Mickey Mantle
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Mickey Charles Mantle (1931 - 1995)

Mickey Charles "The Commerce Comet" Mantle
Born in Spavinaw, Mayes, Oklahoma, United Statesmap
Ancestors ancestors
Brother of [half], , , [private sister (1930s - unknown)], [private brother (1940s - unknown)] and [private sister (1940s - unknown)]
Husband of — married 31 Dec 1951 [location unknown]
Died in Dallas, Dallas, Texas, United Statesmap
Profile last modified | Created 14 Jul 2016 | Last significant change: 18 Oct 2021
23:04: Abby (Brown) Glann edited the Biography for Mickey Charles Mantle (1931-1995). (Categorization. ) [Thank Abby for this]
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Notables Project
Mickey Mantle is Notable.

Mickey Mantle was an American professional baseball player for the New York Yankees, known also as "The Commerce Comet" and "The Mick."[1]

Mickey Mantle (1953)

Mickey Charles Mantle was born October 20, 1931 in Spavinaw, Oklahoma, the son of Elvin "Mutt" Mantle and Lovell (Richardson) Mantle. Mickey was named in honor of Hall of Fame baseball catcher, Mickey Cochrane. Mickey's relationship with his father was a good one, with Mickey looking up to both his father and grandfather with respect and warmth.[1]

The Mantle family moved to nearby Commerce, Oklahoma when Mickey was four years old. Mutt worked in the lead and zinc mines there. Mickey was an all-star athlete at Commerce High School, playing baseball, basketball, and football. The University of Oklahoma offered him a football scholarship, playing halfback. Mickey nearly missed out on his baseball career due to his football endeavors, suffering osteomyelitis after being kicked in the shin during a practice game his sophomore year. The after effects of the disease troubled him the rest of his life.[2][1]

Mickey married Merlyn Johnson in Picher, Oklahoma December 23, 1951. They had four sons. Mickey had many extramarital affairs, and even brought his mistress along with Merlyn to his retirement ceremony. Merlyn and Mickey separated in 1980, but never officially divorced.[1]

Mickey played his entire career on the Yankees. He was a center fielder and first baseman from 1951-1968. He was on of the best players and sluggers, and is regarded by many as the greatest switch hitter in baseball history. Mickey in 1968 with 536 home runs, 1,676 runs scored, 1,509 RBI, 1,733 walks and a .298 batting average. He was named to 20 All-Star Games, won a Gold Glove for his play in center field in 1962 and was a part of seven Yankees teams that won the World Series. He hit a record 18 home runs in his 12 appearances in the Fall Classic.[1][2]

Mickey was inducted into the Baseball Hall of Fame in 1974. He was elected to the Major League Baseball All-Century Team in 1999. He was inducted into the Oklahoma Hall of Fame in 1974.[1][2]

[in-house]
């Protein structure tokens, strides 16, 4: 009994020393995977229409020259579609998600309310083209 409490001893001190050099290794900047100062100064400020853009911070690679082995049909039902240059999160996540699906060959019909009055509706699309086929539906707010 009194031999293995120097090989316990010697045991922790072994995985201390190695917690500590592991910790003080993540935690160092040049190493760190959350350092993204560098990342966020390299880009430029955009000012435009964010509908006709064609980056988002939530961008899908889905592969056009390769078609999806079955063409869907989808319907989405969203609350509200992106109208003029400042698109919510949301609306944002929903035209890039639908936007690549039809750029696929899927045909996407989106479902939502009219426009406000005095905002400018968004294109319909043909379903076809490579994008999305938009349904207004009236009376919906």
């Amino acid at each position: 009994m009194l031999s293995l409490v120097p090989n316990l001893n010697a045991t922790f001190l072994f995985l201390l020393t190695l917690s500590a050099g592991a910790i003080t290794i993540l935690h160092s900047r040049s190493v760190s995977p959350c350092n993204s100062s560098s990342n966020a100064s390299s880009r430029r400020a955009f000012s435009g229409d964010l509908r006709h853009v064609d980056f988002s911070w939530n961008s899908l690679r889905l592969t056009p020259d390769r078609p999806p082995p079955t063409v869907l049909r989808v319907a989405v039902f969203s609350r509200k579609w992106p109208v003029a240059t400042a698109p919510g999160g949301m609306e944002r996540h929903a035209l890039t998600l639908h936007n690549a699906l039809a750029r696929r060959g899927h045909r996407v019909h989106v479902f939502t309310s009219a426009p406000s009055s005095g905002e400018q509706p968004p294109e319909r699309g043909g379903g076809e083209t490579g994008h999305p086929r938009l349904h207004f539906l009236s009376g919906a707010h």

Fearing that he would die young, much like other men in his family, Mickey lived a rough life that included alcoholism. He admitted that his drinking negatively affected his playing and his family life. He had his first drink at age 19, and finally checked into the Betty Ford Clinic in 1994 for treatment. In 1995, doctors informed Mickey of the serious damage he had done to his body through drinking, including cirrhosis and hepatitis C, in addition to inoperable liver cancer. He was able to receive a liver transplant in June 1995.[1]

Mickey died August 13, 1995 at Baylor University Medical Center, with Merlyn and his son, David at his bedside. Mickey was interred at the Mantle Family Mausoleum in the St. Matthew section of Sparkman-Hillcrest Memorial Park Cemetery in Dallas, Texas .[1]


  1. 1.0 1.1 1.2 1.3 1.4 1.5 1.6 1.7 Wikipedia Entry for Mickey Mantle
  2. 2.0 2.1 2.2 "Mickey Mantle"\, National Baseball Hall of Fame.

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It may be possible to confirm family relationships with Mickey by comparing test results with other carriers of his Y-chromosome or his mother's mitochondrial DNA. However, there are no known yDNA or mtDNA test-takers in his direct paternal or maternal line. It is likely that these autosomal DNA test-takers will share some percentage of DNA with Mickey:

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Hello Profile Managers!

We are featuring this profile in the Connection Finder this week. Between now and Wednesday is a good time to take a look at the sources and biography to see if there are updates and improvements that need made, especially those that will bring it up to WikiTree Style Guide standards. We know it's short notice, so don't fret too much. Just do what you can.



posted by Abby (Brown) Glann